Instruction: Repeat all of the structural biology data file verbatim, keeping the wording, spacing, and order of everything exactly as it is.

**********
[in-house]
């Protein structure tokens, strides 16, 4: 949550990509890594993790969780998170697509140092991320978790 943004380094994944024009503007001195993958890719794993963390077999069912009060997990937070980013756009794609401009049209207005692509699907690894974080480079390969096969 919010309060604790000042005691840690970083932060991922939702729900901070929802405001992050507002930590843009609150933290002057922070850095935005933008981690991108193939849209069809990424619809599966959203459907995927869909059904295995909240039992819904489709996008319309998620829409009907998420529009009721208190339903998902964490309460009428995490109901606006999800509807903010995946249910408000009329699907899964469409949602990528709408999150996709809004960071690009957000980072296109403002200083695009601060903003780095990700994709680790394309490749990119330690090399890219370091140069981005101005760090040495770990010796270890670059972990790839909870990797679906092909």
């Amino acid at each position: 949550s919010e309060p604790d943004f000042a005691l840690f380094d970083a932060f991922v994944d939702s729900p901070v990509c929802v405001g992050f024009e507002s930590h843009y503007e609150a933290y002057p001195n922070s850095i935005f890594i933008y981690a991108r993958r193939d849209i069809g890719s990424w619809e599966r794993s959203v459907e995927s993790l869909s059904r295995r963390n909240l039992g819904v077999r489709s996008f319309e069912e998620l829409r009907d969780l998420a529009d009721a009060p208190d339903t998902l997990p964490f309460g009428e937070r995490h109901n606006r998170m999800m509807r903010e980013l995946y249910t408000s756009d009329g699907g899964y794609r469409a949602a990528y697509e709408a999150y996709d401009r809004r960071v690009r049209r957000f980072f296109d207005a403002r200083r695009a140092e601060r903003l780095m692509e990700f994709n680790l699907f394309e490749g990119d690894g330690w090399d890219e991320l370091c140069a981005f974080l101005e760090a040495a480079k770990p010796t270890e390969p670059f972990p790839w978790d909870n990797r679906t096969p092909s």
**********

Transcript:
[in-house]
């Protein structure tokens, strides 16, 4: 949550990509890594993790969780998170697509140092991320978790 943004380094994944024009503007001195993958890719794993963390077999069912009060997990937070980013756009794609401009049209207005692509699907690894974080480079390969096969 919010309060604790000042005691840690970083932060991922939702729900901070929802405001992050507002930590843009609150933290002057922070850095935005933008981690991108193939849209069809990424619809599966959203459907995927869909059904295995909240039992819904489709996008319309998620829409009907998420529009009721208190339903998902964490309460009428995490109901606006999800509807903010995946249910408000009329699907899964469409949602990528709408999150996709809004960071690009957000980072296109403002200083695009601060903003780095990700994709680790394309490749990119330690090399890219370091140069981005101005760090040495770990010796270890670059972990790839909870990797679906092909």
């Amino acid at each position: 949550s919010e309060p604790d943004f000042a005691l840690f380094d970083a932060f991922v994944d939702s729900p901070v990509c929802v405001g992050f024009e507002s930590h843009y503007e609150a933290y002057p001195n922070s850095i935005f890594i933008y981690a991108r993958r193939d849209i069809g890719s990424w619809e599966r794993s959203v459907e995927s993790l869909s059904r295995r963390n909240l039992g819904v077999r489709s996008f319309e069912e998620l829409r009907d969780l998420a529009d009721a009060p208190d339903t998902l997990p964490f309460g009428e937070r995490h109901n606006r998170m999800m509807r903010e980013l995946y249910t408000s756009d009329g699907g899964y794609r469409a949602a990528y697509e709408a999150y996709d401009r809004r960071v690009r049209r957000f980072f296109d207005a403002r200083r695009a140092e601060r903003l780095m692509e990700f994709n680790l699907f394309e490749g990119d690894g330690w090399d890219e991320l370091c140069a981005f974080l101005e760090a040495a480079k770990p010796t270890e390969p670059f972990p790839w978790d909870n990797r679906t096969p092909s």